Early winter arrivals and an uncommon sandpiper have brought more people down to the South Bay to see them. The reported sightings are of curlew sandpiper, a rarity in the area, as well as reports of semipalmated sandpipers and red knots. Curlew sandpipers are very rare throughout the United States being, mostly, a Siberian resident. It is more common along the east coast than the west coast. So, one can only imagine the excitement that many birders had when one was spotted and photographed at the mud flats near the Bayshore bikeway.
Semipalmated plovers are usually winter only residents. They are about the size of a snowy plover and look like miniature killdeer with one breast band. Red knots also are a winter resident, mostly transitory, stopping to refuel during their annual migration from the artic trundra to Tierra del Fuego.
The best time to see these birds is during low tides and earlier in the day. At this time, the birds are most likely to be foraging in the mud flats. Bring binoculars and a camera with a good, long lens for best viewing and photographs.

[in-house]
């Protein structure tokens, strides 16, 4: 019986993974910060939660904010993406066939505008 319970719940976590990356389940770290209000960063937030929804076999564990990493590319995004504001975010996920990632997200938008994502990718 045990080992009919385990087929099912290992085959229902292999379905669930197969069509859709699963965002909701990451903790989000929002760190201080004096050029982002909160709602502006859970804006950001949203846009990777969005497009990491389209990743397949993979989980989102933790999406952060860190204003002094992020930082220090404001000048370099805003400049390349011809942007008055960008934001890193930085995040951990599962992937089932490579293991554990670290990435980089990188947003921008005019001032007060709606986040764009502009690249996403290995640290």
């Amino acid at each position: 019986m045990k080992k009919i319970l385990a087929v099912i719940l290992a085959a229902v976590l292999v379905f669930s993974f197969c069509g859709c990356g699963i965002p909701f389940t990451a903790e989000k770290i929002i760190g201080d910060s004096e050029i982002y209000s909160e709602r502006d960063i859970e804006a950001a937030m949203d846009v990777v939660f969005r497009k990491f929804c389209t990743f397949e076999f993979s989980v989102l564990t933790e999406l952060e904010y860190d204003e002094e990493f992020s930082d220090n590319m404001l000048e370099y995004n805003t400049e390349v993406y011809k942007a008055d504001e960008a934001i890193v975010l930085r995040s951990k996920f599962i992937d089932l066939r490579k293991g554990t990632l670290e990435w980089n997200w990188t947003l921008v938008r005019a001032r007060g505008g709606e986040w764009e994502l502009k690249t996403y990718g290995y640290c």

Birders should take note of the National Wildlife Refuge’s off limits signs while viewing these birds. Most of these birds have been seen near the 7th Avenue area of the bike path. However, it is unlawful to go past any of the barriers or signs and/or to the edge of the mud flats. There is one area that is poorly marked in that area and it is not clear where the boundary begins and ends, especially near the bicycle bridge. However, due to the increase of people coming to the area to see the rare birds and early arrivals, Fish and Wildlife officials have been reminding people to keep out of these areas.
The Bayshore bike path and South Bay National Wildlife Refuge is an excellent place to observe many birds passing through on their annual migrations, including rare and unusual ones.